Moulton has worked with many artists, several of whom claim to have been contacted by aliens. Monarca Lynn Merrifield, for example, makes paintings from images she says she was shown during an alien abduction that depict Biblical stories as paranormal events. Moulton also described a cult-like group called the Summum who, while not asserting direct contact with aliens, do insist on a connection to “higher beings." The Summum employ a “wet mummification” process, drink special nectar, and manufacture their own lubricant for tantric practice.

Of course, an interest in UFOs is just one aspect of the paranormal as it relates to end-of-days scenarios, and not all of the artists canvassed by GARAGE have time for it. “I have zero interest in UFOs”, sniffed R.M. Vaughan, for one. Vaughan is a critic and artist who is also in the process of gauging his talent as a medium through Tarot card readings and channeling processes via a performance series titled Entreat. “I don’t think I can reach aliens through my cards or remote viewing,” he explained. “I’m not saying they’re not out there. But I live on this planet and I would rather know about the entities around me.”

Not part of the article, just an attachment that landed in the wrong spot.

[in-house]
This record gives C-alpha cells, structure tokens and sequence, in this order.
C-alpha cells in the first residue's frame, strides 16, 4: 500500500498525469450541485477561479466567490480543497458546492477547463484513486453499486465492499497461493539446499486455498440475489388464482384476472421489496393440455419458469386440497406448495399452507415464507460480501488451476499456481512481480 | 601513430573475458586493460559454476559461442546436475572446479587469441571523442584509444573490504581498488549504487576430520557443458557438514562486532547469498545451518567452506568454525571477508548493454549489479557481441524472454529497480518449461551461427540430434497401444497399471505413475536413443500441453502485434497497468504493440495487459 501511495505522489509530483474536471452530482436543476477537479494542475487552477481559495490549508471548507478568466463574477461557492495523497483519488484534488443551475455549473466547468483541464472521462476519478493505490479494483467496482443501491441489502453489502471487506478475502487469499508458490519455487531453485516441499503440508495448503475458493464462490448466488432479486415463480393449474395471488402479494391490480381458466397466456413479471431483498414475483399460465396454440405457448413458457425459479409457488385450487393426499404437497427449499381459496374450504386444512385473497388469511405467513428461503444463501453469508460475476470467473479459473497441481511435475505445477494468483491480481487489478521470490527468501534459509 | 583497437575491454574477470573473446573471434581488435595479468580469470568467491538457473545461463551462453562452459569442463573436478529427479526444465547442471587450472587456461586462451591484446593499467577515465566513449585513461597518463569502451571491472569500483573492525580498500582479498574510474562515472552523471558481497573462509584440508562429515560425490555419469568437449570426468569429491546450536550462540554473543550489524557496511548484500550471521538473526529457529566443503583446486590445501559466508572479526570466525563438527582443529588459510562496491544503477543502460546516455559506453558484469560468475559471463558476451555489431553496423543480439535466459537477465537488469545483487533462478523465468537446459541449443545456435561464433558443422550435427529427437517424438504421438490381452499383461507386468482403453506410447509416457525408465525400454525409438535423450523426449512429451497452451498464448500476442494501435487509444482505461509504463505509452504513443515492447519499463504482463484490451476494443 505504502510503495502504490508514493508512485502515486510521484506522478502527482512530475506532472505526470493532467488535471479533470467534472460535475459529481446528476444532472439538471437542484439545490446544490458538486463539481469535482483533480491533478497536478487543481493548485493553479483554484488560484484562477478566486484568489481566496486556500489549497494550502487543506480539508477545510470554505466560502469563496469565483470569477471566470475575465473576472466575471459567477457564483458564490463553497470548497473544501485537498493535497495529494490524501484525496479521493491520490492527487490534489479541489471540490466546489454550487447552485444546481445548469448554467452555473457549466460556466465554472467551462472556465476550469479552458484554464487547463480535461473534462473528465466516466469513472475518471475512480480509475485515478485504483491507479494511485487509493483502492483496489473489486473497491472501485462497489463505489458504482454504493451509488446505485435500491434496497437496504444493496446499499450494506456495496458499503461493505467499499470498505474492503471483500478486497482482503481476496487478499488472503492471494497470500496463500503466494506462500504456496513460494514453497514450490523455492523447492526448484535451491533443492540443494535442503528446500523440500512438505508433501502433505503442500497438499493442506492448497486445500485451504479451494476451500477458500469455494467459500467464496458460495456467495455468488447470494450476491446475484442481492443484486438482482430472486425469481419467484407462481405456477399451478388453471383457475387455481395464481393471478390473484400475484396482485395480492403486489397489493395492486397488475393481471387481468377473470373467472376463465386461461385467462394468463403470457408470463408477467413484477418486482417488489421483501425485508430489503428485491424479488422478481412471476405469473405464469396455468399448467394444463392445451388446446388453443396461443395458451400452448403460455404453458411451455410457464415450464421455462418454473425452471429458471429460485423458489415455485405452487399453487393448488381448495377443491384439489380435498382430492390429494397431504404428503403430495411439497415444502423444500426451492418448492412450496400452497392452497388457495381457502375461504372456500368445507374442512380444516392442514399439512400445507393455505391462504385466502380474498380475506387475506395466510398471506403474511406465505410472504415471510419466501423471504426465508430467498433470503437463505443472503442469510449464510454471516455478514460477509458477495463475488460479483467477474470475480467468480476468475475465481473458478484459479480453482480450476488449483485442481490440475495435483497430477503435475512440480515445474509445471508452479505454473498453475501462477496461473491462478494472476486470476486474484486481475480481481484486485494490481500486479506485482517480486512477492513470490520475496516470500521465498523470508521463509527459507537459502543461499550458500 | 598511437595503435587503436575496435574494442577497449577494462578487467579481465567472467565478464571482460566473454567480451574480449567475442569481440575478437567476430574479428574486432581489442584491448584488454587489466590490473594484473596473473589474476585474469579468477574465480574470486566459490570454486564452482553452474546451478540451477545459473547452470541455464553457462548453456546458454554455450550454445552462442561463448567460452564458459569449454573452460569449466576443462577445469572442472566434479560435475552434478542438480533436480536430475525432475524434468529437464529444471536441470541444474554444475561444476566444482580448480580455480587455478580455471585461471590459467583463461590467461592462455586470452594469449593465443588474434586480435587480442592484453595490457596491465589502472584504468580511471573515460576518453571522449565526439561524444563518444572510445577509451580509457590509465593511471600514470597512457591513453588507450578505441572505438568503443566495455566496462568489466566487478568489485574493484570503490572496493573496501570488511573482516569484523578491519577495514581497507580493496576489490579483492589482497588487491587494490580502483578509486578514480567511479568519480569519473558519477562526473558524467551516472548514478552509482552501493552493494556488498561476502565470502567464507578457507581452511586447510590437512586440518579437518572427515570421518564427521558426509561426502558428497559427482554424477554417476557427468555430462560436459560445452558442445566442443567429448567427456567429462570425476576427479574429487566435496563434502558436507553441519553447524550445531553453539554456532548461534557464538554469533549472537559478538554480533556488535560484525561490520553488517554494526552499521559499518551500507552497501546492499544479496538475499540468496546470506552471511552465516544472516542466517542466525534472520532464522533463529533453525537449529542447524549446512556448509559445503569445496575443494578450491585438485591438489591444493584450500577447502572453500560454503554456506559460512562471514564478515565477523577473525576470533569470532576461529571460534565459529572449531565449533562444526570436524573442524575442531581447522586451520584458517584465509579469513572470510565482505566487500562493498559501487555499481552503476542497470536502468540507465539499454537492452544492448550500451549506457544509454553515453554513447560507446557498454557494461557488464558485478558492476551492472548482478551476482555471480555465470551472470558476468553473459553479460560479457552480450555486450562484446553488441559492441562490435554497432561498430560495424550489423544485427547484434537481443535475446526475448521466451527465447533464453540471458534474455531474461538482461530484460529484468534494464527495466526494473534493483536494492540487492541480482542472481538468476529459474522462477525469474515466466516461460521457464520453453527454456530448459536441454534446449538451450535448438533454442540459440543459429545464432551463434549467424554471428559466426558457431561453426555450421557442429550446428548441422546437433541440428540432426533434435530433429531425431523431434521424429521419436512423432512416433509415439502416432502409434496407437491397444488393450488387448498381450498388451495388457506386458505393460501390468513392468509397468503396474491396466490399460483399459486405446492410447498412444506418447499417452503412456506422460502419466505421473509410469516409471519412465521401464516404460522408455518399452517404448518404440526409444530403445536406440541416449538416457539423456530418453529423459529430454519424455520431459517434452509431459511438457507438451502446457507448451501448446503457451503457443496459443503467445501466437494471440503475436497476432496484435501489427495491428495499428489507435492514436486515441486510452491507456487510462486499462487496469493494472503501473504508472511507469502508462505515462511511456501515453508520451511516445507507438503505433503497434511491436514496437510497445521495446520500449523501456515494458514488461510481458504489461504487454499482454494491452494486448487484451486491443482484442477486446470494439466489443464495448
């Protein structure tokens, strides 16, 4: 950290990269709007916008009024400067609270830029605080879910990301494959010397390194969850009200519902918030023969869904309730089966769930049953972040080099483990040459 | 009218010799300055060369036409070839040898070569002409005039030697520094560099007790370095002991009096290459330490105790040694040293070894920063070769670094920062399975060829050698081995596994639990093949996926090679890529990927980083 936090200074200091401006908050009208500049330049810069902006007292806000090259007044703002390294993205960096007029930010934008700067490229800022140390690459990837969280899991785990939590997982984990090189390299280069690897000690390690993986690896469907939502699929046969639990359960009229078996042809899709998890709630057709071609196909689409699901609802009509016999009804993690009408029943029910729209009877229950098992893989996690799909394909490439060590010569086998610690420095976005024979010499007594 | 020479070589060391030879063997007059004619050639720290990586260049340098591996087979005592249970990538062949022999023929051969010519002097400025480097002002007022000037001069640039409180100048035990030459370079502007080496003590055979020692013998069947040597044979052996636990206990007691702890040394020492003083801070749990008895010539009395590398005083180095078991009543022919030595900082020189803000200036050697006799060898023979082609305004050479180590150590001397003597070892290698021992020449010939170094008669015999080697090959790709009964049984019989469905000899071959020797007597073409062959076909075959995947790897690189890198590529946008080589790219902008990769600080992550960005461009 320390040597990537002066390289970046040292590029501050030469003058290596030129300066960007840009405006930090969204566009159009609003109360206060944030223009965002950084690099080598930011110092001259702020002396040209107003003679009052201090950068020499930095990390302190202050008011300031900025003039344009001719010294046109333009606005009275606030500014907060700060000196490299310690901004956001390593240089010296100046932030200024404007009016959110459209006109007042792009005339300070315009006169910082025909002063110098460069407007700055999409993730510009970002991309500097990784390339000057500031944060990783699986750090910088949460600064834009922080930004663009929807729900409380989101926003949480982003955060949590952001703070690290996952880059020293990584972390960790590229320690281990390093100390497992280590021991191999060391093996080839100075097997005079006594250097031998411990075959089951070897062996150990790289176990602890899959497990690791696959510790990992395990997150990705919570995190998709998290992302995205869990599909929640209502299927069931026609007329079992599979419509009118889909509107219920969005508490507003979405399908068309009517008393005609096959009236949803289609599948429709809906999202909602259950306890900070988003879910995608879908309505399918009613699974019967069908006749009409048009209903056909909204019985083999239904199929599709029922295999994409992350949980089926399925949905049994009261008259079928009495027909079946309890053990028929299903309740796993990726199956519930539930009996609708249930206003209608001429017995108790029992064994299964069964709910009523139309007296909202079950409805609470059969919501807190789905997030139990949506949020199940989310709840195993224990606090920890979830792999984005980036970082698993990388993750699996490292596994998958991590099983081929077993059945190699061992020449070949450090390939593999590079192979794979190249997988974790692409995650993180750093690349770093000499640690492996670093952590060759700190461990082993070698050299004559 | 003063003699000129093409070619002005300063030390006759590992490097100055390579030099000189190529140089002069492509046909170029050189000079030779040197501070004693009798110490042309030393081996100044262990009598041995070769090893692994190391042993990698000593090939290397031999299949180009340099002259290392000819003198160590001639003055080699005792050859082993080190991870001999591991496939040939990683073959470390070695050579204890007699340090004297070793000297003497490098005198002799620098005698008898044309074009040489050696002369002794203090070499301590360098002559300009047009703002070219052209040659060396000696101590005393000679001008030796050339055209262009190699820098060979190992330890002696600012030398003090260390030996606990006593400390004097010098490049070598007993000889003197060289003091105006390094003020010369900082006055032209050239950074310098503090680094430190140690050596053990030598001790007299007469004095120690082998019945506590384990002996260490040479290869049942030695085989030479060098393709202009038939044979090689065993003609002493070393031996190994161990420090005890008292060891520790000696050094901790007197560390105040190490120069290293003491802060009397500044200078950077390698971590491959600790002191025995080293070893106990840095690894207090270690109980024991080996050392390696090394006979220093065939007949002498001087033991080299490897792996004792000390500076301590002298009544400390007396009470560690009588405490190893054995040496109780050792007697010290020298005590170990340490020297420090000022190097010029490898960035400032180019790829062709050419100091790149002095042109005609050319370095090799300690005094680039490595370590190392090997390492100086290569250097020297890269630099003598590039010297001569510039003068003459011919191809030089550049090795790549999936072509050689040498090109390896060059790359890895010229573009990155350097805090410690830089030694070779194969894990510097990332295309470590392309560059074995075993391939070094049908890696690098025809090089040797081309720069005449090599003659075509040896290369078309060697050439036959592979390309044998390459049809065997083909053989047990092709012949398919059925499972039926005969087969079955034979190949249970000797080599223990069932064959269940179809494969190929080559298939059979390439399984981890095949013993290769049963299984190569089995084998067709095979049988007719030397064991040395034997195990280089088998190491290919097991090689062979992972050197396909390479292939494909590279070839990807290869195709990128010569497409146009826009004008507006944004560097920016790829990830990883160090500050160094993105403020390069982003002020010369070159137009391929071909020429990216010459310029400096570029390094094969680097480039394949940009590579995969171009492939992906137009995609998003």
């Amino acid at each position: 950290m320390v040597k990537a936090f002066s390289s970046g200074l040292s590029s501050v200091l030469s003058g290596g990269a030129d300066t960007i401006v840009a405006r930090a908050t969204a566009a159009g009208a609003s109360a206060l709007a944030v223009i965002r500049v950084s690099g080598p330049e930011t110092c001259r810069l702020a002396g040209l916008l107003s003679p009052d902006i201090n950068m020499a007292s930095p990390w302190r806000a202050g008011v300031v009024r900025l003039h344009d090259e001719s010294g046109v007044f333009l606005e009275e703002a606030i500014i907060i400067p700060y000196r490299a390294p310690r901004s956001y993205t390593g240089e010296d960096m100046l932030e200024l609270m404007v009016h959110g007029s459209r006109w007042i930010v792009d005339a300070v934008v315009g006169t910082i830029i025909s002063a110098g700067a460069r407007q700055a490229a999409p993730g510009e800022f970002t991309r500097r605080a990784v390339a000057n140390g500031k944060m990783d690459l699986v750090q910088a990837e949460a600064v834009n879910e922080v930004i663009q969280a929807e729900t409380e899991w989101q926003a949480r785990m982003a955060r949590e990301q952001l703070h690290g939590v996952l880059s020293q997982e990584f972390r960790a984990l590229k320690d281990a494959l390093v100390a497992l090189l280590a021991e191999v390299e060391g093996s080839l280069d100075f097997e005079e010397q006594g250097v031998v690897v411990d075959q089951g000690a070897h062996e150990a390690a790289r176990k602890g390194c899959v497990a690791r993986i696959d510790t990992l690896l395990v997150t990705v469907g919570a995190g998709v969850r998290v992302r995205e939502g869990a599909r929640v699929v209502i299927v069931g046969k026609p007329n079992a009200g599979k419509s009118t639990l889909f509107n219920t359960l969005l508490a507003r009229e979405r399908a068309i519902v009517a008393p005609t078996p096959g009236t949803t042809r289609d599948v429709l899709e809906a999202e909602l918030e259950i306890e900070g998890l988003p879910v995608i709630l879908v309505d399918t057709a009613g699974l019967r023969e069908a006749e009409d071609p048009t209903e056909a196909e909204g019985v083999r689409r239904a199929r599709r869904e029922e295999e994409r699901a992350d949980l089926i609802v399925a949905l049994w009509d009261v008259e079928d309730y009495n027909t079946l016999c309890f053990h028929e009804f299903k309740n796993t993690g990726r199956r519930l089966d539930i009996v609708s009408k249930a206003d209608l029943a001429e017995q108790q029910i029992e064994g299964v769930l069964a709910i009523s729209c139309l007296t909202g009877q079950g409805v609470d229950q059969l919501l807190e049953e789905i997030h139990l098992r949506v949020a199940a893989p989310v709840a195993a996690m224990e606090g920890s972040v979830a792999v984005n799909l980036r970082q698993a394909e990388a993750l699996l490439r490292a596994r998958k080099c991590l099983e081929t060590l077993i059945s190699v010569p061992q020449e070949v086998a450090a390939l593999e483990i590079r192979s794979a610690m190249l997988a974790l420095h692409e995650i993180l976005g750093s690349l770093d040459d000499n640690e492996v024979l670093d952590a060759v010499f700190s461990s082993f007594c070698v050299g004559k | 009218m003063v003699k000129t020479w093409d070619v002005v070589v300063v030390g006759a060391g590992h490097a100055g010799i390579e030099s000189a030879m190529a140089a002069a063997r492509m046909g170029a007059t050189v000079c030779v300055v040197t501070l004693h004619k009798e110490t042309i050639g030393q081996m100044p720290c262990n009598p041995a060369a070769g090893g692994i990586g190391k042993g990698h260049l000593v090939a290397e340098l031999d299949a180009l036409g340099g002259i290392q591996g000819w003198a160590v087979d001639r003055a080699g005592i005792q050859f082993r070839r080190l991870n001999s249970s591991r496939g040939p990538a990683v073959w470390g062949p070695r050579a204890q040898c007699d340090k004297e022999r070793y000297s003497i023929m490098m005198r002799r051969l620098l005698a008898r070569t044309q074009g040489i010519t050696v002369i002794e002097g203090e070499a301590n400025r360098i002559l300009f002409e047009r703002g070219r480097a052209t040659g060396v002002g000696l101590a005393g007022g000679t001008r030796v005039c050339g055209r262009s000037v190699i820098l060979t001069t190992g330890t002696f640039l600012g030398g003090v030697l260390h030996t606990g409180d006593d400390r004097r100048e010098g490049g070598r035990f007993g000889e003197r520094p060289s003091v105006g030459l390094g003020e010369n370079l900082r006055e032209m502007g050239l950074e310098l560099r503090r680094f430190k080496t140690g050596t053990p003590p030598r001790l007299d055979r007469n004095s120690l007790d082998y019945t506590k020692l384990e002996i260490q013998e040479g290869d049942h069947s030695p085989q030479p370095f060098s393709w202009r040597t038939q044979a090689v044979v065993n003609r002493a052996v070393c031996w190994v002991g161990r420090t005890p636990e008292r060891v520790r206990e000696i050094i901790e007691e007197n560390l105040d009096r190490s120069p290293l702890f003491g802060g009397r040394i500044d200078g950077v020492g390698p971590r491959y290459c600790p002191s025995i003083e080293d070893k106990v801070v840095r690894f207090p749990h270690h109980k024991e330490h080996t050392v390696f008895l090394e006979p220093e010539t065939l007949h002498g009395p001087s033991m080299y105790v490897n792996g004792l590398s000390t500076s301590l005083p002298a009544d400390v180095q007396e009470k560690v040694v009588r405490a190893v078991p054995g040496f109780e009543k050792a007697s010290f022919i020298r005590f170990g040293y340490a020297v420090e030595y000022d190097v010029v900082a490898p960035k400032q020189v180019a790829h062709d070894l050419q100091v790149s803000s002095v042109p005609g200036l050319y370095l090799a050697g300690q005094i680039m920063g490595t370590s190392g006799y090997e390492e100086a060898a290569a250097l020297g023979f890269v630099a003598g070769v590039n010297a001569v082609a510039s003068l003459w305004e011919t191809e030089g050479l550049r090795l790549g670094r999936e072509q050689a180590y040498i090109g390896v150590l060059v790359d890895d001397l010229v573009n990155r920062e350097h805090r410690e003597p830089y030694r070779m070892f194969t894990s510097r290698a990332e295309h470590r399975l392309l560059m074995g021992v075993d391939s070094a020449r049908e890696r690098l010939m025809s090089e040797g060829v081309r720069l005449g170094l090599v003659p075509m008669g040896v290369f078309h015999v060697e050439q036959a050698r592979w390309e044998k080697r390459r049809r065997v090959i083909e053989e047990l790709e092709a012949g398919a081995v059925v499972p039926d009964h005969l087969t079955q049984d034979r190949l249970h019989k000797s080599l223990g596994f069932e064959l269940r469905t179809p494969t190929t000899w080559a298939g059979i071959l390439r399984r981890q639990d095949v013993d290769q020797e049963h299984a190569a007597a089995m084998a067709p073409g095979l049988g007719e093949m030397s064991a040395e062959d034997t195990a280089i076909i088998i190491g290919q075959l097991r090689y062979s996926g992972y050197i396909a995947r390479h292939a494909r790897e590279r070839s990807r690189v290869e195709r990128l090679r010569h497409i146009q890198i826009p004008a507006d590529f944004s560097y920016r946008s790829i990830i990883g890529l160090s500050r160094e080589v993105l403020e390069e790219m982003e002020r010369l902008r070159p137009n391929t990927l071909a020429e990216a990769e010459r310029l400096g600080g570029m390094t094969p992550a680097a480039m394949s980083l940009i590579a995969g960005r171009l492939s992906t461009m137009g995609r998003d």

In a 2014 performance, Vaughan sat behind a screen at Toronto gallery Videofag offering readings to invited viewers and asking them to rate the accuracy of what they were told. And in a 2016 action at Berlin’s GlogauAIR Gallery, he attempted to channel the performances of five other artists through drawing, later posting the results alongside the artists’ own cellphone photos. Vaughan described the work as physically draining, but did note an apparently genuine relationship between the two sets of imagery. Vaughan’s interest is informed by his upbringing: “I grew up in Atlantic Canada,” he related, “and all the conversations I heard from adults included ghosts at some point. People talked about them in very natural way—the way you might talk about the weather.”

View of "The Basilisk," curated by Aaron Moulton. Courtesy of Nicodim Gallery

Asher Hartman, an artist who’s also a professional psychic, says that training is the key to dredging up one’s latent psychic abilities, and describes his job as “revealing people’s relationships to themselves.” In his art, through which he develops roles for actors, Hartman says he makes use of clairvoyance and shamanic practice. And while this method of crafting scripts for his theater company Gawdawful National Theatre is unconventional, it ultimately results in something closer to traditional drama—even if the plays' plots tend toward the absurd. Sorry, Atlantis: Eden's Achin' Organ Seeks Revenge (2017), for example, tells the story of two lizard men who fall from the sky to an island, only to find their minds ravaged by memories of war, incest, and parricide.